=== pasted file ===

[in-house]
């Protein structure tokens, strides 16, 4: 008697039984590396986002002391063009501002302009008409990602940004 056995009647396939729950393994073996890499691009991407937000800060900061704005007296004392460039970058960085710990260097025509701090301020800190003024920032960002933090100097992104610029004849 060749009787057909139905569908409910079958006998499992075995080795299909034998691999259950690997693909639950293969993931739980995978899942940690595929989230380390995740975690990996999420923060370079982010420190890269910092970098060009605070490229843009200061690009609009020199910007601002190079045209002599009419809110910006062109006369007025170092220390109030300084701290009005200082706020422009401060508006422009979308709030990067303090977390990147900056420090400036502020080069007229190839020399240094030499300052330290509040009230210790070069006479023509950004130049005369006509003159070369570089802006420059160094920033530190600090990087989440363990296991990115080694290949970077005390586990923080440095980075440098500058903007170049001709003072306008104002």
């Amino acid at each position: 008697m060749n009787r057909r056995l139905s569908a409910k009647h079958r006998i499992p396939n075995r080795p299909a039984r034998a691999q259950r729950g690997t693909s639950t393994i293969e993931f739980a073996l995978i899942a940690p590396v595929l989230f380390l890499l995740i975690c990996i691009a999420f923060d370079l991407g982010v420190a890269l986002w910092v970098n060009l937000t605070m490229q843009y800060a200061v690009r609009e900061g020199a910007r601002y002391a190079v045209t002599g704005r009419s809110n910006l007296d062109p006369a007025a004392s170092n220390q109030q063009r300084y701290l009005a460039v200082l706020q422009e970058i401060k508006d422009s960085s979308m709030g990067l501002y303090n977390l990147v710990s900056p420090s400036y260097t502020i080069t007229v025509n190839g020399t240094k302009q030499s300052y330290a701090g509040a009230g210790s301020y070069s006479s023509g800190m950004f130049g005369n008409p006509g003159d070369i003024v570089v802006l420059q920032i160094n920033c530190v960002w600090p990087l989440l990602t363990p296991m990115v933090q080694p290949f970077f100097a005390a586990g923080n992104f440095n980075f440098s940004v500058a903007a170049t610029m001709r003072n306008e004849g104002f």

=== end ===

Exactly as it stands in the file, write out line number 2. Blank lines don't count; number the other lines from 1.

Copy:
């Protein structure tokens, strides 16, 4: 008697039984590396986002002391063009501002302009008409990602940004 056995009647396939729950393994073996890499691009991407937000800060900061704005007296004392460039970058960085710990260097025509701090301020800190003024920032960002933090100097992104610029004849 060749009787057909139905569908409910079958006998499992075995080795299909034998691999259950690997693909639950293969993931739980995978899942940690595929989230380390995740975690990996999420923060370079982010420190890269910092970098060009605070490229843009200061690009609009020199910007601002190079045209002599009419809110910006062109006369007025170092220390109030300084701290009005200082706020422009401060508006422009979308709030990067303090977390990147900056420090400036502020080069007229190839020399240094030499300052330290509040009230210790070069006479023509950004130049005369006509003159070369570089802006420059160094920033530190600090990087989440363990296991990115080694290949970077005390586990923080440095980075440098500058903007170049001709003072306008104002």